You’ve set aside the weekend for backyard projects, and the first item on your task list is to cut away and clear out some dead tree limbs. You grab your chainsaw from the garage and pull the starting cord, but nothing happens. You try again, but your chainsaw won’t start, and the motor won’t run. Why is this happening, and how can you resolve the problem?
Take a look at your chainsaw. Is it powered by gasoline or electricity? When was the last time you had it up and running? How old is it, and how carefully have you maintained it?
Gasoline-powered chainsaws are composed of many interdependent parts. Damaged spark plugs, clogged carburetors, broken springs, bad ignition coils, and other defective components can all prevent your machine from running smoothly. Old fuel, sticky oil, and dirty filters can also impede a clean start.
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Create a Safe Work Space
After you consider the most likely culprits, it’s time to troubleshoot. First, create a safe, spacious work area. Set your saw’s chain brake to keep the chain from moving, and keep the machine clear of objects and people. Wear close-fitting clothing to reduce the risk of injuring yourself if you unexpectedly restart the saw. You should also put on gloves, eye guards, steel-toed boots, and any other protective gear you normally use while operating your chainsaw. Find the owner’s manual, and then, grab any tools and supplies you might need for disassembly and maintenance. Compressed air, carburetor cleaner, fuel, oil, and stabilizer are good to have on hand.
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Take a Quick Look at Your Saw
If you have an older gasoline-powered chain saw that you have used before, perform a quick check for misaligned, loose, worn, cracked, or missing parts. If the fuel and oil mixture in your chainsaw is more than 30 days old, you’ll want to empty the tank and start fresh. Use high-quality fuel and oil in your machine. In the future, you can stabilize the fuel by purchasing an additive that will prevent it from degrading.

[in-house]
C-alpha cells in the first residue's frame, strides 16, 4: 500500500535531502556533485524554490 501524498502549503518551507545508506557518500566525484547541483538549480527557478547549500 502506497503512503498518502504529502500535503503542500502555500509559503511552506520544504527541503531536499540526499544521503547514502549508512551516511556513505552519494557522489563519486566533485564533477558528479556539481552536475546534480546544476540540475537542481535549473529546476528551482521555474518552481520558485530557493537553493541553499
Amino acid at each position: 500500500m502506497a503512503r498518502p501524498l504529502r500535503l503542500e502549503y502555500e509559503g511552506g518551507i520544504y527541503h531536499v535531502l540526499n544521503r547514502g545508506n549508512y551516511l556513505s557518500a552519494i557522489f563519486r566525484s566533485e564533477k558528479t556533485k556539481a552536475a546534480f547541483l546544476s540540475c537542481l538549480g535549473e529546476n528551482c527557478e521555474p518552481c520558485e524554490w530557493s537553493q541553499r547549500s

Consider the ambient temperature. In summer, it’s easy to flood the engine. When temperatures are cooler, open the choke to introduce more air into the fuel mix.
If the saw won’t start after these basic troubleshooting measures, then set aside time to thoroughly clean and overhaul your machine.
Take a Look at Your Owner’s Manual
Owner’s manuals are a valuable resource for identifying the parts of your chainsaw, especially if you’re still new to how to use a chainsaw. You can learn how a saw’s components fit together by paying careful attention to the diagrams and instruction sets that describe it. Manuals can help you learn about the idiosyncrasies of your particular machine and help you build confidence when you care for, maintain, and repair your equipment.
Reading the owner’s manual is essential to learning about the specific mechanics of your saw, but most gasoline-powered chainsaws have elements in common that can contribute to difficult starts. Take a look at these failing parts that can impede the easy, reliable operation of your chainsaw.
Blocked Air Filter
A chainsaw engine needs airflow to start and operate. The air filter keeps debris from blowing into the engine. It can easily become clogged with sawdust, so take out the air filter and check it for dirt and debris. Shake or tap it to loosen any stuck particles; then, use compressed air to blow the filter clean from the inside out. Replace the filter if it is sticky, oily, torn, or otherwise irreparably damaged.